W. Joseph Campbell

Only Murrow had the bona fides? Nonsense

In Debunking, Media myths, Murrow-McCarthy myth, New York Times, Newspapers on December 30, 2010 at 11:31 am

The New York Times certainly was casual and superficial in likening TV comedian Jon Stewart to Edward R. Murrow. Not only that, but the discussion about the absurd comparison has been accompanied by the appearance of media-driven myth.

Notably, a post yesterday at the Atlantic online site invoked the dubious notion that Murrow stood up to Joseph R. McCarthy, the red-baiting senator from Wisconsin, when no one else could or would.

The Atlantic post said of Stewart and Murrow:

“Both men stuck their necks out. Both went first into a sort of no-man’s-land. It is probably true that only Murrow in his time had the bona fides to stand up to McCarthy (and don’t forget, Murrow waited years before doing so).” [Emphasis added in bold.]

That claim is just absurd.

While Murrow did take on McCarthy, in a much-celebrated half-hour television program in March 1954, he was scarcely alone in challenging the senator and his communists-in-government witch-hunt. And certainly not the first.

As I point out in my latest book, Getting It Wrong, other journalists in the early 1950s had the bona fides, and had the guts, to take on McCarthy when the risks of doing so were quite pronounced.

Pearson: Had the bona fides

Among these journalists with the bona fides was the Washington-based syndicated columnist Drew Pearson.

As I note in Getting It Wrong: “During the four years of his communists-in-government campaign, McCarthy had no more relentless, implacable, or scathing foe in the news media” than the muckraking Pearson, who wrote the widely published “Washington Merry-Go-Round” column and had a radio show.

Pearson was no saint. Jack Shafer of slate.com not long ago described Pearson as “one of the skuzziest journalists to ever write a story.” Pearson was intrusive and overbearing. He readily made enemies, and almost seemed to relish doing so.

But there’s no denying that he was quick off the dime, that he went after McCarthy hard and relentlessly, and that he immediately recognized the dubious quality of McCarthy’s claims about communists in high places in the U.S. government and military.

Pearson first wrote about McCarthy’s allegations on February 18, 1950, just days after McCarthy had begun raising them, notably in a speech in Wheeling, West Virginia. Pearson called McCarthy the “harum-scarum” senator and said that when he “finally was pinned down, he could produce … only four names of State Department officials whom he claimed were communists.”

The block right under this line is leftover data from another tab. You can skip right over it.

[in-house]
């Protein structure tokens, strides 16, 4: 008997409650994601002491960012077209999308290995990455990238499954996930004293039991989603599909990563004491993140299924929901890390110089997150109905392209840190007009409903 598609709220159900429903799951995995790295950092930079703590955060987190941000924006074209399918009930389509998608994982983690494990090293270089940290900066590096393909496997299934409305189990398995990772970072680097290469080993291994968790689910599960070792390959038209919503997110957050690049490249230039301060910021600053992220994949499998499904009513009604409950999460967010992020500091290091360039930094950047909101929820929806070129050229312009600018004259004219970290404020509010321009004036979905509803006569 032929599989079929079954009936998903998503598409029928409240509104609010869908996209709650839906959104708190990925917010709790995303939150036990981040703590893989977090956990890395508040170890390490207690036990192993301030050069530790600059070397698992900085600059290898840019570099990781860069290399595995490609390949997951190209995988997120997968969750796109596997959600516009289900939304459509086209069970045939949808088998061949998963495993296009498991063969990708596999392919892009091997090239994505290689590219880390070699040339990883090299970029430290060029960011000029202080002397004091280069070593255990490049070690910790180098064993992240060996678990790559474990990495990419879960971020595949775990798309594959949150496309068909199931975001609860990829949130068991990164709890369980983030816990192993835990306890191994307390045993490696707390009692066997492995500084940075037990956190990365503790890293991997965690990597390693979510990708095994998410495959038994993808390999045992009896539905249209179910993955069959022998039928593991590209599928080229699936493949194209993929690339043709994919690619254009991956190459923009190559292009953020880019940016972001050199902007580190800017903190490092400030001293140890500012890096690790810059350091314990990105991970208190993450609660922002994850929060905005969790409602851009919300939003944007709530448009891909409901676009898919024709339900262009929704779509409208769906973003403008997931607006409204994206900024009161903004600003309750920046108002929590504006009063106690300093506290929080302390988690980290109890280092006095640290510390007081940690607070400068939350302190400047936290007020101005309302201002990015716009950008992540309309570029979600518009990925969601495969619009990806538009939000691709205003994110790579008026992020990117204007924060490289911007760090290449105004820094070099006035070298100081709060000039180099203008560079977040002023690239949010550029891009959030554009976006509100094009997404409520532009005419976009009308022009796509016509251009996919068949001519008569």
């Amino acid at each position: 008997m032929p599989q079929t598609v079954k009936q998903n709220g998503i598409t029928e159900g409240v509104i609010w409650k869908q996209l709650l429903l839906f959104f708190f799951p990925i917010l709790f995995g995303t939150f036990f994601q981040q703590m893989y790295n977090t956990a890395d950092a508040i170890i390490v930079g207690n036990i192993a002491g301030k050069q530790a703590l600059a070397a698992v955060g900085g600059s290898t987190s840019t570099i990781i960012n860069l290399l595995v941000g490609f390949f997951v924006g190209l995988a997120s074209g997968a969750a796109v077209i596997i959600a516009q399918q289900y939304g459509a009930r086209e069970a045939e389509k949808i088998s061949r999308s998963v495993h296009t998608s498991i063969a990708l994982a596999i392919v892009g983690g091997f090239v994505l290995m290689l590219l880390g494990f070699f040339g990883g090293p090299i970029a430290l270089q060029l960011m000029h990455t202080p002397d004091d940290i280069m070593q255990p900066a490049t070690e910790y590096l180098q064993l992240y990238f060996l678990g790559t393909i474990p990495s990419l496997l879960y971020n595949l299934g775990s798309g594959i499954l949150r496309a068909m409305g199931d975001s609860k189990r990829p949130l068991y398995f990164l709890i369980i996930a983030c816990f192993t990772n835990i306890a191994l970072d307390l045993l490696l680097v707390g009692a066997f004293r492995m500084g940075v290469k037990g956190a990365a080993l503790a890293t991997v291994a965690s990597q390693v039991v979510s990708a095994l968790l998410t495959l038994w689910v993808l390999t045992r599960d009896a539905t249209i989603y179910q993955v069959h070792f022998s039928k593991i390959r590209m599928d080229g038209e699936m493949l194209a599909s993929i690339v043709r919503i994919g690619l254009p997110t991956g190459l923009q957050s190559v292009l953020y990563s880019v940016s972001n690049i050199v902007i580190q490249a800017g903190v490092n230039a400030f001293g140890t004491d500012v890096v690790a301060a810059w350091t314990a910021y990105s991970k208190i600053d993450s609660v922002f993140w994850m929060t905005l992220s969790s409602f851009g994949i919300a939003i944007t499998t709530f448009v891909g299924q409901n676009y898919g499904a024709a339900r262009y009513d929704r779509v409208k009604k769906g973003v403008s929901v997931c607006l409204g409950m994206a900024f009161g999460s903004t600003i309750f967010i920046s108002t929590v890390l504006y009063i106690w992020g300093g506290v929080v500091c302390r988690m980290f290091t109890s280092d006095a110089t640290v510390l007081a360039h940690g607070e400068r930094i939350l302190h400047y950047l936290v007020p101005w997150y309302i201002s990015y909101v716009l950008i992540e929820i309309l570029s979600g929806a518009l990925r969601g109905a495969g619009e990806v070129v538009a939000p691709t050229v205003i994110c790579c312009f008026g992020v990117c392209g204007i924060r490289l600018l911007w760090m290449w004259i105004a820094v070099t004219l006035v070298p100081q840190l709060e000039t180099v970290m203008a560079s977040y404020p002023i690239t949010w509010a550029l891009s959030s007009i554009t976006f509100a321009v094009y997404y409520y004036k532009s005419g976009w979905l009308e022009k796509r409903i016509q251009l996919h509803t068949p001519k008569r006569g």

Two of the four people named by McCarthy had resigned years earlier; another had been cleared, and the fourth had never worked for the State Department, Pearson wrote.

Pearson followed up with another column, writing that “the alleged communists which he claims are sheltered in the State Department just aren’t.”

Pearson also noted that he had covered the State Department for years, during which time he had been “the career boys’ severest critic. However, knowing something about State Department personnel, it is my opinion that Senator McCarthy is way off base.”

As he was.

Pearson leveled not just a few, scattered shots at McCarthy. His challenges in print became a near-barrage. Pearson scrutinized the senator’s tax troubles in Wisconsin, his accepting funds from a government contractor, and his taking suspicious campaign contributions back in Wisconsin.

The probing angered McCarthy, and in December 1950, the hulking senator physically assaulted Pearson after a dinner at the hush-hush Sulgrave Club on DuPont Circle in Washington, D.C.

McCarthy confronted Pearson in the Sulgrave’s coat check room and either slapped, kneed, or punched the columnist.

Richard Nixon, who recently had been sworn in as a U.S. Senator, intervened to break up the encounter. Nixon, in his memoir RN, said Pearson “grabbed his coat and ran from the room. McCarthy said, ‘You shouldn’t have stopped me, Dick.’”

So Pearson had the bona fides.

So did James A. Wechsler, editor of the New York Post.

In 1951, the Post published a 17-part, bare-knuckle series about McCarthy. The installments of the series addressed McCarthy’s tax troubles, his hypocrisy, and his recklessness in raising allegations about communists in government.

The closing installment likened McCarthy to “a drunk at a party who was funny half an hour ago but now won’t go home. McCarthy is camped in America’s front room trying to impress everybody by singing all the dirty songs and using all the four-letter words he knows. The jokes are pointless, the songs unfunny, the profanity a bore.”

The series was published 2½ years before Murrow’s television program on McCarthy.

And Wechsler paid a price for it, too. He was hauled before McCarthy’s investigative subcommittee and grilled about his dalliance years before in the Communist Youth League.

Wechsler characterized the closed-door hearing as “a reprisal against a newspaper and its editor for their opposition to the methods of this committee’s chairman.” But he complied, reluctantly, with the subcommittee’s demand to produce names of people he had known to be communists during his time in the Youth League.

By the time Murrow took on McCarthy in March 1954, the senator’s favorable ratings had crested and entered a terminal decline.

And Americans by then weren’t “waiting for a white knight like Murrow to tell them about the toxic threat the senator posed,” I write in Getting It Wrong.

Thanks to the work of Pearson and Wechsler and other journalists, they already knew.


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